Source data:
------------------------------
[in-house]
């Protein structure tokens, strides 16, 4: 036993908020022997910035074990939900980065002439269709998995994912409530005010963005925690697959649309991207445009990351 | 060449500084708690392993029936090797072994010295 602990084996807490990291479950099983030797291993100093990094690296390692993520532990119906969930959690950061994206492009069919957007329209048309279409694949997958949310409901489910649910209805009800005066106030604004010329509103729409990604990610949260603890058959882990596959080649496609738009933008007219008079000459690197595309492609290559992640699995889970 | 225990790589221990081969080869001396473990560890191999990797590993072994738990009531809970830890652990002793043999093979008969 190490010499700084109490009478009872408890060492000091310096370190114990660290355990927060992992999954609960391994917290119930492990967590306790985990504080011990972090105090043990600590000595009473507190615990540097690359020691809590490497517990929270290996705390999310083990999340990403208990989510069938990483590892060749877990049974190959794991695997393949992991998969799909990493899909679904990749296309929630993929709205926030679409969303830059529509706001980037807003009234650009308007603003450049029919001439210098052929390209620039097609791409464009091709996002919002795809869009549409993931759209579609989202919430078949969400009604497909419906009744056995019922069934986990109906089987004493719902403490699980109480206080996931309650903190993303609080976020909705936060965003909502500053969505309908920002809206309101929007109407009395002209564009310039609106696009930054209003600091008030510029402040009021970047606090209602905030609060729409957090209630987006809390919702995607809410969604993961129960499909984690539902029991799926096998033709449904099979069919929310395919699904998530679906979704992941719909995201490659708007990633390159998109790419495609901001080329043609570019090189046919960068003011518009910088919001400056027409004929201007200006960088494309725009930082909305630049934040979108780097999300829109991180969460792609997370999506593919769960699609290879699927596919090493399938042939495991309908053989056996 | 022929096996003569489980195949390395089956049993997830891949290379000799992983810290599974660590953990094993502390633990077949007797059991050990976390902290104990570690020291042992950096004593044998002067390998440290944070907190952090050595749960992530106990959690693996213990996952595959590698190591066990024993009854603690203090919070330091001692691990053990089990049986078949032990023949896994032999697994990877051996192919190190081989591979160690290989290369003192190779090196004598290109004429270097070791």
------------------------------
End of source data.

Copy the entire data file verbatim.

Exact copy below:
[in-house]
């Protein structure tokens, strides 16, 4: 036993908020022997910035074990939900980065002439269709998995994912409530005010963005925690697959649309991207445009990351 | 060449500084708690392993029936090797072994010295 602990084996807490990291479950099983030797291993100093990094690296390692993520532990119906969930959690950061994206492009069919957007329209048309279409694949997958949310409901489910649910209805009800005066106030604004010329509103729409990604990610949260603890058959882990596959080649496609738009933008007219008079000459690197595309492609290559992640699995889970 | 225990790589221990081969080869001396473990560890191999990797590993072994738990009531809970830890652990002793043999093979008969 190490010499700084109490009478009872408890060492000091310096370190114990660290355990927060992992999954609960391994917290119930492990967590306790985990504080011990972090105090043990600590000595009473507190615990540097690359020691809590490497517990929270290996705390999310083990999340990403208990989510069938990483590892060749877990049974190959794991695997393949992991998969799909990493899909679904990749296309929630993929709205926030679409969303830059529509706001980037807003009234650009308007603003450049029919001439210098052929390209620039097609791409464009091709996002919002795809869009549409993931759209579609989202919430078949969400009604497909419906009744056995019922069934986990109906089987004493719902403490699980109480206080996931309650903190993303609080976020909705936060965003909502500053969505309908920002809206309101929007109407009395002209564009310039609106696009930054209003600091008030510029402040009021970047606090209602905030609060729409957090209630987006809390919702995607809410969604993961129960499909984690539902029991799926096998033709449904099979069919929310395919699904998530679906979704992941719909995201490659708007990633390159998109790419495609901001080329043609570019090189046919960068003011518009910088919001400056027409004929201007200006960088494309725009930082909305630049934040979108780097999300829109991180969460792609997370999506593919769960699609290879699927596919090493399938042939495991309908053989056996 | 022929096996003569489980195949390395089956049993997830891949290379000799992983810290599974660590953990094993502390633990077949007797059991050990976390902290104990570690020291042992950096004593044998002067390998440290944070907190952090050595749960992530106990959690693996213990996952595959590698190591066990024993009854603690203090919070330091001692691990053990089990049986078949032990023949896994032999697994990877051996192919190190081989591979160690290989290369003192190779090196004598290109004429270097070791």